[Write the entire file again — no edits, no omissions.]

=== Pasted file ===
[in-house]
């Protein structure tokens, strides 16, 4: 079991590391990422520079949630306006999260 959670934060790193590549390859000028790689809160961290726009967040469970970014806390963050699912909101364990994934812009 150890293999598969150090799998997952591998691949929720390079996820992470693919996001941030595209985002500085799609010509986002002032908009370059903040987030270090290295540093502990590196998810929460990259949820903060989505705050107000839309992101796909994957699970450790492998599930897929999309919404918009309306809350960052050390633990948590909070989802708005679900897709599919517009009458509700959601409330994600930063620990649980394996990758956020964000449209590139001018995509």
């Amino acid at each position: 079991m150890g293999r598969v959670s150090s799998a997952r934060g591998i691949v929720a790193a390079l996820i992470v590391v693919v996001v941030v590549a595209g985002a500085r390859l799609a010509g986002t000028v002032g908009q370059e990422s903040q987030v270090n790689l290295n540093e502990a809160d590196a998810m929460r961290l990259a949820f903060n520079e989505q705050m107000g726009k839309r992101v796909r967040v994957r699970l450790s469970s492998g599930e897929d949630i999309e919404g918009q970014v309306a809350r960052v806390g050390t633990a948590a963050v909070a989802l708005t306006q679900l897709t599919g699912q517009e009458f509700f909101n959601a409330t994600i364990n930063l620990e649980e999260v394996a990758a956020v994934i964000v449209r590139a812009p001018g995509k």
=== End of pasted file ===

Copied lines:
[in-house]
């Protein structure tokens, strides 16, 4: 079991590391990422520079949630306006999260 959670934060790193590549390859000028790689809160961290726009967040469970970014806390963050699912909101364990994934812009 150890293999598969150090799998997952591998691949929720390079996820992470693919996001941030595209985002500085799609010509986002002032908009370059903040987030270090290295540093502990590196998810929460990259949820903060989505705050107000839309992101796909994957699970450790492998599930897929999309919404918009309306809350960052050390633990948590909070989802708005679900897709599919517009009458509700959601409330994600930063620990649980394996990758956020964000449209590139001018995509």
């Amino acid at each position: 079991m150890g293999r598969v959670s150090s799998a997952r934060g591998i691949v929720a790193a390079l996820i992470v590391v693919v996001v941030v590549a595209g985002a500085r390859l799609a010509g986002t000028v002032g908009q370059e990422s903040q987030v270090n790689l290295n540093e502990a809160d590196a998810m929460r961290l990259a949820f903060n520079e989505q705050m107000g726009k839309r992101v796909r967040v994957r699970l450790s469970s492998g599930e897929d949630i999309e919404g918009q970014v309306a809350r960052v806390g050390t633990a948590a963050v909070a989802l708005t306006q679900l897709t599919g699912q517009e009458f509700f909101n959601a409330t994600i364990n930063l620990e649980e999260v394996a990758a956020v994934i964000v449209r590139a812009p001018g995509k």